Friday, May 16, 2014

URSP Student Viviana Ruiz Conducts A Behavioral Investigation of the Thermal Solar Niche of the House Sparrow

Doing my own project and getting paid for it interested me a lot in this program. It was the experience and the resume builder, is what I really wanted out of this program. Essentially, I want to be a conservation biologist. I want to work with a specific species to help them and the ecosystem that depend on them. Research and animal behavior is something that I wanted to experience. When my mentor was finishing up her thesis on House Sparrows and how the environment affects these birds is when I decided I wanted to help and create my own experiment. To better understand adaptive changes like global warming.

This project related to my long term goals because I needed to understand how outside research is done with animals that you cannot control. To understand that many changing variables and the challenges that come alone with research. This project gave me a front row seat on the perspective of how frustrating research can be because everyday you learn something new that you wish you knew in the beginning.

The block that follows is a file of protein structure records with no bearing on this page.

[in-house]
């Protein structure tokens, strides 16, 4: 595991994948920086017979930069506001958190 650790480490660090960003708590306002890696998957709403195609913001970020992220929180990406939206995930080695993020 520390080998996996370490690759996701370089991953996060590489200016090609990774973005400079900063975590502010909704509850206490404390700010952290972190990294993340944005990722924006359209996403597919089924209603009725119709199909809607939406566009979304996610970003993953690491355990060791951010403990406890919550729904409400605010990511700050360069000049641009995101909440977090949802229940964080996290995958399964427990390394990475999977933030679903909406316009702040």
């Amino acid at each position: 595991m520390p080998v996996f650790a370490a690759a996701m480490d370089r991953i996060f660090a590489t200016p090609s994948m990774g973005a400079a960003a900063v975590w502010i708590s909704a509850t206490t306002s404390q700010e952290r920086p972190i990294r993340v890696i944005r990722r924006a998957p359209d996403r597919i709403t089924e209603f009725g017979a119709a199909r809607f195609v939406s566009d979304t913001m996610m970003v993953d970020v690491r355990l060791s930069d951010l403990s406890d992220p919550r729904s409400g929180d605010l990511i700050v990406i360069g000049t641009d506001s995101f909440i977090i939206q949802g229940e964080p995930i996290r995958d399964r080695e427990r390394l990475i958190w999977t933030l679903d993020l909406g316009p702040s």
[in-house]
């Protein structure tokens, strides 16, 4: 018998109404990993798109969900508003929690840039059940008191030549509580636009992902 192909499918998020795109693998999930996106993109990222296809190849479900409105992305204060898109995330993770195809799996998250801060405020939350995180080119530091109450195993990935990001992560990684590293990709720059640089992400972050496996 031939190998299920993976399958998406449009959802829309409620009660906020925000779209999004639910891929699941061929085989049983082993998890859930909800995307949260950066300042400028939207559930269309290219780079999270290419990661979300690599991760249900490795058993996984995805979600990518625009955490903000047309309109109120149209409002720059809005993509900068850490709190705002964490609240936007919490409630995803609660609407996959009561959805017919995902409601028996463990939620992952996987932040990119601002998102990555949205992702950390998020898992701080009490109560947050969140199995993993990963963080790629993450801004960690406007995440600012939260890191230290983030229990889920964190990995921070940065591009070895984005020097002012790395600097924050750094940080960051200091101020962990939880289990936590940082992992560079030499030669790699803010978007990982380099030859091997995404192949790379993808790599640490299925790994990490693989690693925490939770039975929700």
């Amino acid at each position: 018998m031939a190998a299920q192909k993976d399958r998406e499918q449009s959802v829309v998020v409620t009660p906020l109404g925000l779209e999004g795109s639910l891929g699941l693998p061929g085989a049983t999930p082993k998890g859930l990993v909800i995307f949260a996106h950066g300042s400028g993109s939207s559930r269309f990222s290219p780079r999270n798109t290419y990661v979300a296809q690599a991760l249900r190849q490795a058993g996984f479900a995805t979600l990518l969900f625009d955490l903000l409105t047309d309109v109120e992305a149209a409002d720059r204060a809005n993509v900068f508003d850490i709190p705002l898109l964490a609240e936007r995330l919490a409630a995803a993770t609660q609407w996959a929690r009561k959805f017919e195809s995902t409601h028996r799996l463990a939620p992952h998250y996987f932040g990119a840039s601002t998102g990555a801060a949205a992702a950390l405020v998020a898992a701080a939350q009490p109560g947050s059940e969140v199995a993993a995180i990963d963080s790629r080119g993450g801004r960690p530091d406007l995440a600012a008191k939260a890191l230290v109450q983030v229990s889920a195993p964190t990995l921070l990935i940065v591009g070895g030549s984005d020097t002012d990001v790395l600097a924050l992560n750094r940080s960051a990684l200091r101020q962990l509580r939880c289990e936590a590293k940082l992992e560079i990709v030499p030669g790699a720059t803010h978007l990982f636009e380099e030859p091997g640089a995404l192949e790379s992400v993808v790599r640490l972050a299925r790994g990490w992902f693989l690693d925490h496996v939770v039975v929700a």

On a weekly basis I review House Sparrow videos. These videos were recorded in July and August of last year (2013) and usually one day contains 5 different videos representing each treatment. There were 5 different shade treatments and depending on how many House Sparrows I saw it would depend on how long each video took me. So for example one video can have at least 250 birds within the video, which is an hour long. That video could take me 6 hours or some videos I would only see about 30 House sparrows, which would take me about an hour.

One thing I discovered this week was that the Male Adult House Sparrows seemed to like Tokoma Park better than West Grove park and George Mason Park, which therefore changed my plan again that The videos I will be analyzing will only come from Tokoma Park. Every week I learn something and change my game plan some way or another.